The coastal town of Savanna-la-Mar, which once fended off pirates of the Caribbean, now struggles to stave off a new and different enemy:  climate change.  The former port to the sugar and slave trade, located near Jamaica’s southwest tip, suffers polluted water, severe coastal flooding from storms, and overfished waters.  Smith Warner International has been exploring how to use ecosystem-based adaptation measures to help restore the town’s mangroves and marine habitat while engaging community members and creating sustainable coastal protection.



Sav, as many Jamaicans call it, “has a wealth of mangroves which should offer good protection against storm surges and wave action,” explains Renee McDonald-Lyn Shue, an Environmental Specialist and Geologist with Smith Warner.  “But pollution both from the sea and from the rivers has degraded them badly.”  Informal settlements have developed near the water’s edge, further destroying the mangrove forests which, in turn, has harmed the habitats of potentially hundreds of marine species.


Ecosystem-based adaptation (EbA) is more than just nature-based solutions.  It “links biodiversity and ecosystem conservation approaches with sustainable socio-economic development as part of an overall strategy for helping people adapt to shocks and risks associated with climate change,” according to a framework developed by the group Friends of Ecosystem-based Adaptation.  For solutions to be sustainable, the community stakeholders must be involved in the planning, development, and implementation of any such project.



In 2019, Smith Warner International began an assessment for the Jamaica Social Investment Fund (JSIF) under the Jamaica Disaster Vulnerability Reduction Project.  The firm gathered extensive data from eight coastal towns on the island to gauge the risks on each from climate change and to explore potential protection measures. Of the eight towns, Savanna-la-Mar was exposed to the most severe potential flooding, which could extend the furthest inland.  These findings prompted the firm to continue studying how to protect Sav’s residents and natural resources from the accelerating effects of climate change.


Smith Warner Managing Director and Senior Coastal Engineer Jamel Banton remembers, “We can conceptualise what we can do – what kind of protection we would want, how this would work from an ecological standpoint and at what stage would we want the community involved with the project.”  The firm had already modelled coastal processes for the JSIF analysis and began to determine the stakeholders.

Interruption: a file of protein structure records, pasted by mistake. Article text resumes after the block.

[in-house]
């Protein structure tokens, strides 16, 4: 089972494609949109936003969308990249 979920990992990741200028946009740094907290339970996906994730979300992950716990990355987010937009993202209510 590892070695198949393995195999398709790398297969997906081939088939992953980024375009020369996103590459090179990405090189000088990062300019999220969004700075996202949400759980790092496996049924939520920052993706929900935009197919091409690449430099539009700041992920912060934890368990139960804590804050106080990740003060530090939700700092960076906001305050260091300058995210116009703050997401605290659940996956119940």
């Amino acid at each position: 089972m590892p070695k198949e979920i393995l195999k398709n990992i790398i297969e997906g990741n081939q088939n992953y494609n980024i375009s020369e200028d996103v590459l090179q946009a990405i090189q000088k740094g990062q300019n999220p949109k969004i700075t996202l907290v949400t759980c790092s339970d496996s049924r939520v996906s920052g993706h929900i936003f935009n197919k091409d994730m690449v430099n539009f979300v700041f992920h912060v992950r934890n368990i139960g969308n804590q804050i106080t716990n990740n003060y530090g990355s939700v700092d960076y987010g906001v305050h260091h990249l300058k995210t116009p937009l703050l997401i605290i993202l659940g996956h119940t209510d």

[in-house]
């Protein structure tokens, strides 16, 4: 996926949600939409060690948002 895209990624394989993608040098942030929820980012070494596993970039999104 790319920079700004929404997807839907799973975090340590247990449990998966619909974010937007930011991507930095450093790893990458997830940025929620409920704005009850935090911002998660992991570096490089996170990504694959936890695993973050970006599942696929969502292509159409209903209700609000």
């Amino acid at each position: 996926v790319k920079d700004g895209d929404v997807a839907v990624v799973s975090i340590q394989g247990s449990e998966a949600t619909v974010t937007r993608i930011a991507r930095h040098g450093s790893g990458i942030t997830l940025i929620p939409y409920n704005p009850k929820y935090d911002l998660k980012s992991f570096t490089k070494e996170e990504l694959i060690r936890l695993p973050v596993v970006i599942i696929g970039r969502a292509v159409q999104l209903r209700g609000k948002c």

Also in 2019, Jamaica’s National Fisheries Authority (NFA) had begun working with the Westmoreland Municipal Corporation to develop an aquaculture program in Savanna-la-Mar (and in nearby Green Island in Hanover parish) to help the local fisherfolk learn to cultivate oysters. The NFA provided the Western Oyster Supreme Group in Sav with oyster larvae cultivated at the mouth of the estuary in Bowden Bay, several hours’ drive away, so that the oyster farmers could allow the larvae to attach to a surface, in this case made of rubber tires, located in brackish water in the sea.  While production is limited, it has been successful.


Since oysters naturally filter water, removing excess nutrients and toxins, the idea of using them to help filter the polluted water off the coast of Savanna-la-Mar made sense.  Four species of oysters are native to Jamaica, and at least two of those adhere to mangrove roots. Mangrove roots collect sediments, which further strengthens their base, and the addition of oysters makes that source of coastal protection even stronger.  Smith Warner hopes to build mangrove barrier islands off the coast of Savanna-la-Mar as well as encouraging oysters to grow in reef form on an armour stone substrate.


For a project to be a true ecosystem-based adaptation measure, it must meet many criteria. At a local, regional, and/or national level, government would have to set policies and work to incorporate “…targets of sustainable development, agriculture, land use, poverty reduction, natural resource management, climate change adaptation, and disaster risk reduction… The ability to adapt to climate change hinges on the ability of local people (comprising different groups, genders, customary bodies, etc.) to take on their rights and responsibilities and to be represented by officials who are accountable to them,” according to the Friends of Ecosystem-based Adaptation framework.


In Savanna-la-Mar, the oyster cultivation and the mangrove reforestation efforts could provide important job training, sustainable community involvement, improved food security, and reduced poverty all while reducing the risk of severe and damaging flooding.  It’s a major effort and getting there will require planning, perseverance, and participation.